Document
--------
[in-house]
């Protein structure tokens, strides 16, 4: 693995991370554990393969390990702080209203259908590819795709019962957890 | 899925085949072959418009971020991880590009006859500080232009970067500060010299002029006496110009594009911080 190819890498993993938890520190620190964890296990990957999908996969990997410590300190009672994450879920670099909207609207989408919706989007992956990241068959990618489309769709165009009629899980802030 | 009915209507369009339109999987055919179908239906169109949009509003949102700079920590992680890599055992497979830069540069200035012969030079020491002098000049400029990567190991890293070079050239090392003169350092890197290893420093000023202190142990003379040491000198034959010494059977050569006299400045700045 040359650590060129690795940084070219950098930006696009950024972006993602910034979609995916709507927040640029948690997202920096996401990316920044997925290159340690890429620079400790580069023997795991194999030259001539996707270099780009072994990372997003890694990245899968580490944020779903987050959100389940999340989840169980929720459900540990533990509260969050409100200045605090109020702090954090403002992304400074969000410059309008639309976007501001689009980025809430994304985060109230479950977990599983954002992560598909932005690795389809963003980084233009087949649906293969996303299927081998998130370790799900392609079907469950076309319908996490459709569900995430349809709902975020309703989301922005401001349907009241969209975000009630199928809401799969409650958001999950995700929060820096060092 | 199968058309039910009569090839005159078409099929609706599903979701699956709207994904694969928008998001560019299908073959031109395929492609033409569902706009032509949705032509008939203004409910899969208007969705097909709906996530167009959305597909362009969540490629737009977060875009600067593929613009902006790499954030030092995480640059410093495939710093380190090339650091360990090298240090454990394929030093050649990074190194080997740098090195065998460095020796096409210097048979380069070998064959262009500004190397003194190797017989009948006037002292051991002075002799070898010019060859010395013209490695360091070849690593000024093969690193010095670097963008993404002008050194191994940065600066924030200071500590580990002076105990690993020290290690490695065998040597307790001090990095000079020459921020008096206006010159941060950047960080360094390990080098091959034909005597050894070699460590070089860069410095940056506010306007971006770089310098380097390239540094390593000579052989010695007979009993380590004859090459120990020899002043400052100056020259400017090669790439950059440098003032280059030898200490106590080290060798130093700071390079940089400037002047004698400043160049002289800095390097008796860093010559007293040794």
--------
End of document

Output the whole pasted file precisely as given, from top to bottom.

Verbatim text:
[in-house]
């Protein structure tokens, strides 16, 4: 693995991370554990393969390990702080209203259908590819795709019962957890 | 899925085949072959418009971020991880590009006859500080232009970067500060010299002029006496110009594009911080 190819890498993993938890520190620190964890296990990957999908996969990997410590300190009672994450879920670099909207609207989408919706989007992956990241068959990618489309769709165009009629899980802030 | 009915209507369009339109999987055919179908239906169109949009509003949102700079920590992680890599055992497979830069540069200035012969030079020491002098000049400029990567190991890293070079050239090392003169350092890197290893420093000023202190142990003379040491000198034959010494059977050569006299400045700045 040359650590060129690795940084070219950098930006696009950024972006993602910034979609995916709507927040640029948690997202920096996401990316920044997925290159340690890429620079400790580069023997795991194999030259001539996707270099780009072994990372997003890694990245899968580490944020779903987050959100389940999340989840169980929720459900540990533990509260969050409100200045605090109020702090954090403002992304400074969000410059309008639309976007501001689009980025809430994304985060109230479950977990599983954002992560598909932005690795389809963003980084233009087949649906293969996303299927081998998130370790799900392609079907469950076309319908996490459709569900995430349809709902975020309703989301922005401001349907009241969209975000009630199928809401799969409650958001999950995700929060820096060092 | 199968058309039910009569090839005159078409099929609706599903979701699956709207994904694969928008998001560019299908073959031109395929492609033409569902706009032509949705032509008939203004409910899969208007969705097909709906996530167009959305597909362009969540490629737009977060875009600067593929613009902006790499954030030092995480640059410093495939710093380190090339650091360990090298240090454990394929030093050649990074190194080997740098090195065998460095020796096409210097048979380069070998064959262009500004190397003194190797017989009948006037002292051991002075002799070898010019060859010395013209490695360091070849690593000024093969690193010095670097963008993404002008050194191994940065600066924030200071500590580990002076105990690993020290290690490695065998040597307790001090990095000079020459921020008096206006010159941060950047960080360094390990080098091959034909005597050894070699460590070089860069410095940056506010306007971006770089310098380097390239540094390593000579052989010695007979009993380590004859090459120990020899002043400052100056020259400017090669790439950059440098003032280059030898200490106590080290060798130093700071390079940089400037002047004698400043160049002289800095390097008796860093010559007293040794």